I think Martin must have felt it too, for all at once he ceased to speak, and I was trembling so much with this new feeling of tenderness that I could not utter a word. So I heard nothing as we walked on but the crackle of our footsteps on the gravel path and the measured boom of the sea which we were leaving behind us—nothing but that and the quick beating in my own breast.
When we came to the garden the frowning face of the old house was in front of us, and it was all in darkness, save for the light in my room which came out on to the balcony. Everything was quiet. The air was breathless. There was not a rustle in the trees.
We took two or three turns on the lawn in front of my windows, saying nothing but feeling terribly, fearfully happy. After a few moments (or they seemed few) a cuckoo clock on my desk struck eleven, and we went up the stone stairway into my boudoir and parted for the night.
Even then we did not speak, but Martin took my hand and lifted my fingers to his lips, and the quivering delight I had been feeling ever since I slipped on the headland rushed through me again.
At the next moment I was in my room. I did not turn on the light. I undressed in the darkness and when my maid came I was in bed. She wanted to tell me about a scene with the housekeeper in the kitchen, but I said:
“I don’t want to talk to-night, Price.”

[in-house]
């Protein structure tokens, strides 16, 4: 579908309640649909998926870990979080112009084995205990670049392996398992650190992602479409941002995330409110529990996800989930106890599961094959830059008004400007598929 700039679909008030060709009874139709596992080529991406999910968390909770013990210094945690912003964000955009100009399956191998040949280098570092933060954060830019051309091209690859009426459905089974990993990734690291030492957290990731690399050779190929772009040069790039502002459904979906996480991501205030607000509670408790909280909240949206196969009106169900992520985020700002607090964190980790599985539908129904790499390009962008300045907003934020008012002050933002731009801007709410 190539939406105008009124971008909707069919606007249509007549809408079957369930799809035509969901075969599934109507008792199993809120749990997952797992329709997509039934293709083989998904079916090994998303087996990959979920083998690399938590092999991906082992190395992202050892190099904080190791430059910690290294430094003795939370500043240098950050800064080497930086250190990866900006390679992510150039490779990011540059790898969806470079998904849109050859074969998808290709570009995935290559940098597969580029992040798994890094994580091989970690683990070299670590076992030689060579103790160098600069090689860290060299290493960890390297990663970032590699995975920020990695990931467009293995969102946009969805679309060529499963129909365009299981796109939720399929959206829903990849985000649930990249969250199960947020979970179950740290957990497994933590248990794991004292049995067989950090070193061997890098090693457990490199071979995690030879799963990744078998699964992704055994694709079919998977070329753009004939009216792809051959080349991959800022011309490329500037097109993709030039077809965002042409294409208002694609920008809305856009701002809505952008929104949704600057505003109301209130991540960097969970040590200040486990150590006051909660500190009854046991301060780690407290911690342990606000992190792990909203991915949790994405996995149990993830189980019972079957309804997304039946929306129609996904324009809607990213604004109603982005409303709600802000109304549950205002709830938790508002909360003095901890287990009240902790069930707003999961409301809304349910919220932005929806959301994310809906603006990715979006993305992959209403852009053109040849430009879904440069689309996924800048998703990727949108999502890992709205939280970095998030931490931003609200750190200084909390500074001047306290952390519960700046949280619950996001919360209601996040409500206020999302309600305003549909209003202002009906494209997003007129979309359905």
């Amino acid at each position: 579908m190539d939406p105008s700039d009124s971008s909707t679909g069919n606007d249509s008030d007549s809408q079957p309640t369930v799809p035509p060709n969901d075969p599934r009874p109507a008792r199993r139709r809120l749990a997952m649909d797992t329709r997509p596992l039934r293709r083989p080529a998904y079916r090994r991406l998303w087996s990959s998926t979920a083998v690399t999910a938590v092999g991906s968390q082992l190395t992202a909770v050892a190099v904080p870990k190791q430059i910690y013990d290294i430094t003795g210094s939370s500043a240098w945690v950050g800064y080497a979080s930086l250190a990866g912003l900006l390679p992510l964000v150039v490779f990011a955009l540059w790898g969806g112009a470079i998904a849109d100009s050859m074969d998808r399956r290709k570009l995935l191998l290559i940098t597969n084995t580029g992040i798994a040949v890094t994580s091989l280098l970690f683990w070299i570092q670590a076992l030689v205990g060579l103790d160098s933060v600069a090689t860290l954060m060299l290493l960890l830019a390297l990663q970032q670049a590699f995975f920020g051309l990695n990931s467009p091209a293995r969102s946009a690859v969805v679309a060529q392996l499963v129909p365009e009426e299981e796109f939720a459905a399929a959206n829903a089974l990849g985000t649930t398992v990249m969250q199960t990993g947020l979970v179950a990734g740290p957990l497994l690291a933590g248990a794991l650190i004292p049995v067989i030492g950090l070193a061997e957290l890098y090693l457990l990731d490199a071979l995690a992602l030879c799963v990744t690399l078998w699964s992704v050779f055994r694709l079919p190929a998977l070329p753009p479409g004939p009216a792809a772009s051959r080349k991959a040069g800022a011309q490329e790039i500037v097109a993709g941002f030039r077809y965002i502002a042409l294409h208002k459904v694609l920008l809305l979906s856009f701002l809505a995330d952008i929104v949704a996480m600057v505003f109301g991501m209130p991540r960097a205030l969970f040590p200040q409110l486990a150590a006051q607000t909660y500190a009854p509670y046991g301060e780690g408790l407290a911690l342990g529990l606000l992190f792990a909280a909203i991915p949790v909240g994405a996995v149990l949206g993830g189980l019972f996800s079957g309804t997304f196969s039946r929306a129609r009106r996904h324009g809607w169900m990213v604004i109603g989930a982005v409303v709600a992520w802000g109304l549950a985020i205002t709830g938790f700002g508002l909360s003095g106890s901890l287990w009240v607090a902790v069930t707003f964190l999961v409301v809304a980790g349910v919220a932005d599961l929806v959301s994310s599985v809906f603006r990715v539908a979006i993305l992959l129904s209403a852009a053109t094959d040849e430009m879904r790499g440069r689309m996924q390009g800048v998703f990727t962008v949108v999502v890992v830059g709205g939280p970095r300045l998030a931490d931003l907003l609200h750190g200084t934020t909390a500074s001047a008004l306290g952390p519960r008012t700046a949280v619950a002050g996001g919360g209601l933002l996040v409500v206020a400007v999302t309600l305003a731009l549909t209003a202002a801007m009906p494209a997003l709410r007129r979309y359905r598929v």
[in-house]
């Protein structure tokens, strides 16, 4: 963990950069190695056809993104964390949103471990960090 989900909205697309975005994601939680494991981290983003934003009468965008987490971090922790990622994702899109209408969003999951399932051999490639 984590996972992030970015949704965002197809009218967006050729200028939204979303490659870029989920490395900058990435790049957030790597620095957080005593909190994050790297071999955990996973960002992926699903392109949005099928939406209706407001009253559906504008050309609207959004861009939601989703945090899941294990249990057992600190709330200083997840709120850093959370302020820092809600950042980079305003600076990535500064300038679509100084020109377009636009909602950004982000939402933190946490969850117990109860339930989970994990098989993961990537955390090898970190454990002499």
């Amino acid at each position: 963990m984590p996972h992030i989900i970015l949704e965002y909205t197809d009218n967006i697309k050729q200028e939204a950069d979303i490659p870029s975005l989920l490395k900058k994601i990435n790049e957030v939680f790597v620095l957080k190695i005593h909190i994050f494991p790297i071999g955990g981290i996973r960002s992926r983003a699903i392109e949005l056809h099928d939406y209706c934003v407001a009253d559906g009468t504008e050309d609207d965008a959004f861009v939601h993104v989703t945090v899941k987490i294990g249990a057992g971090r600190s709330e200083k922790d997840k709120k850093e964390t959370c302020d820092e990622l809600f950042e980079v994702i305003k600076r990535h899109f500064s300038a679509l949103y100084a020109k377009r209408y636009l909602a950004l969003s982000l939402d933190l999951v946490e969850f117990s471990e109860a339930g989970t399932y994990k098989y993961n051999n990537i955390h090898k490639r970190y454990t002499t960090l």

I did not know what was happening to me. I only knew, for the first time that night, that above everything else I was a woman, and that my renunciation, if it was ever to come to pass, would be a still more tragic thing than I had expected.
My grim battle had begun.
When I awoke in the morning I took myself severely to task. Was this how I was fulfilling the promise I had made to Martin’s mother, or preparing to carry out the counsel of Father Dan?
“I must be more careful,” I told myself. “I must keep a stronger hold of myself.”
The church bells began to ring, and I determined to go to mass. I wanted to go alone and much as I grudged every minute of Martin’s company which I lost, I was almost glad when, on going into the boudoir with my missal in my hand, I found him at a table covered with papers and heard him say:
“Helloa! See these letters and telegrams? Sunday as it is I’ve got to answer them.”
Our church was a little chapel-of-ease on the edge of my husband’s estate, opened, after centuries of neglect, by the bad Lord Raa, in his regenerate days, for the benefit of the people of his own village. It was very sweet to see their homely faces as they reverently bowed and rose, and even to hear their creachy voices when they joined in the singing of the Gloria.
Following the gospel there was a sermon on the words “Lead us not into temptation but deliver us from evil.” The preacher was a young curate, the brother of my husband’s coachman; and it occurred to me that he could know very little of temptation for himself, but the instruction he gave us was according to the doctrine of our Church, as I had received it from the Reverend Mother and the Cardinals who used to hold retreats at the convent.